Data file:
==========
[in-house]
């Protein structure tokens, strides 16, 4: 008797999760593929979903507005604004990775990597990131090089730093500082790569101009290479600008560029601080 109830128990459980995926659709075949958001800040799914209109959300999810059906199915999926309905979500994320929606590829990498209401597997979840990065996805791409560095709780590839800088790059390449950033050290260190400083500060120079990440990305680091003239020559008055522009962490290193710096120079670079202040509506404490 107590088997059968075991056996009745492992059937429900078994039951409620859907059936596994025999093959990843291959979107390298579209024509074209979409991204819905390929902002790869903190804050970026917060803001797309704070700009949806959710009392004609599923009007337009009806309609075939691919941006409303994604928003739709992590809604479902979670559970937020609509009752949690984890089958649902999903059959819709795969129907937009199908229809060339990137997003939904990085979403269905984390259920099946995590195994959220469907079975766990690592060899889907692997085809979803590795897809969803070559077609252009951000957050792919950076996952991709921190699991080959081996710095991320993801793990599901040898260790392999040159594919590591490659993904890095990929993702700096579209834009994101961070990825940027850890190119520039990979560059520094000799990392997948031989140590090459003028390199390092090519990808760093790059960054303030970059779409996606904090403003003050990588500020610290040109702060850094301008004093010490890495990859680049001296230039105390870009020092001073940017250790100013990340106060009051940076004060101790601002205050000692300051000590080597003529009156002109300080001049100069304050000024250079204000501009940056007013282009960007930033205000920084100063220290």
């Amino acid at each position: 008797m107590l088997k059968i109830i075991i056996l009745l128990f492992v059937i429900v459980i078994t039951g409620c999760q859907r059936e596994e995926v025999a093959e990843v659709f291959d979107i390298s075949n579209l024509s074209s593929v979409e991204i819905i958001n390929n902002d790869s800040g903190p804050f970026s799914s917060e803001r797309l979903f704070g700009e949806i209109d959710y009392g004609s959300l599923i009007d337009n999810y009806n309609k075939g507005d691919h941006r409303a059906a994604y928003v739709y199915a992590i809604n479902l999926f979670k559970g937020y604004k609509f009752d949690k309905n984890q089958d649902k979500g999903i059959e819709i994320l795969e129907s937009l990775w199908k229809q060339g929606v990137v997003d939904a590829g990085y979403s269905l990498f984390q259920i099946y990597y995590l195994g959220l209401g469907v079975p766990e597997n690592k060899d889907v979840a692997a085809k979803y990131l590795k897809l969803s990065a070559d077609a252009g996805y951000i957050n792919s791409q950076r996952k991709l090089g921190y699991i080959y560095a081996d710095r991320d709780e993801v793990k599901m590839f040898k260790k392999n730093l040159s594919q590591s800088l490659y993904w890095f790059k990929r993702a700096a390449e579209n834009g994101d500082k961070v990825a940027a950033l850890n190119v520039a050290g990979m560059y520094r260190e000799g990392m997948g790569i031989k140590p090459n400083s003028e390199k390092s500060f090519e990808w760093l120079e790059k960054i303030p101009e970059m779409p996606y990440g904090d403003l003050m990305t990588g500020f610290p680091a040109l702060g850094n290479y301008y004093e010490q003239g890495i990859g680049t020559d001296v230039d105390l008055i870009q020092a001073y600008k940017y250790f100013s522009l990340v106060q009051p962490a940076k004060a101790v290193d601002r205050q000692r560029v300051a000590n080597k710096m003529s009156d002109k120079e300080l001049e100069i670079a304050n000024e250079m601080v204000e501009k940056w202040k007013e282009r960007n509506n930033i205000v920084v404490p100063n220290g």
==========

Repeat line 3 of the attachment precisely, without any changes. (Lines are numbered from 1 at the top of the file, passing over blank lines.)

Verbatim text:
């Amino acid at each position: 008797m107590l088997k059968i109830i075991i056996l009745l128990f492992v059937i429900v459980i078994t039951g409620c999760q859907r059936e596994e995926v025999a093959e990843v659709f291959d979107i390298s075949n579209l024509s074209s593929v979409e991204i819905i958001n390929n902002d790869s800040g903190p804050f970026s799914s917060e803001r797309l979903f704070g700009e949806i209109d959710y009392g004609s959300l599923i009007d337009n999810y009806n309609k075939g507005d691919h941006r409303a059906a994604y928003v739709y199915a992590i809604n479902l999926f979670k559970g937020y604004k609509f009752d949690k309905n984890q089958d649902k979500g999903i059959e819709i994320l795969e129907s937009l990775w199908k229809q060339g929606v990137v997003d939904a590829g990085y979403s269905l990498f984390q259920i099946y990597y995590l195994g959220l209401g469907v079975p766990e597997n690592k060899d889907v979840a692997a085809k979803y990131l590795k897809l969803s990065a070559d077609a252009g996805y951000i957050n792919s791409q950076r996952k991709l090089g921190y699991i080959y560095a081996d710095r991320d709780e993801v793990k599901m590839f040898k260790k392999n730093l040159s594919q590591s800088l490659y993904w890095f790059k990929r993702a700096a390449e579209n834009g994101d500082k961070v990825a940027a950033l850890n190119v520039a050290g990979m560059y520094r260190e000799g990392m997948g790569i031989k140590p090459n400083s003028e390199k390092s500060f090519e990808w760093l120079e790059k960054i303030p101009e970059m779409p996606y990440g904090d403003l003050m990305t990588g500020f610290p680091a040109l702060g850094n290479y301008y004093e010490q003239g890495i990859g680049t020559d001296v230039d105390l008055i870009q020092a001073y600008k940017y250790f100013s522009l990340v106060q009051p962490a940076k004060a101790v290193d601002r205050q000692r560029v300051a000590n080597k710096m003529s009156d002109k120079e300080l001049e100069i670079a304050n000024e250079m601080v204000e501009k940056w202040k007013e282009r960007n509506n930033i205000v920084v404490p100063n220290g």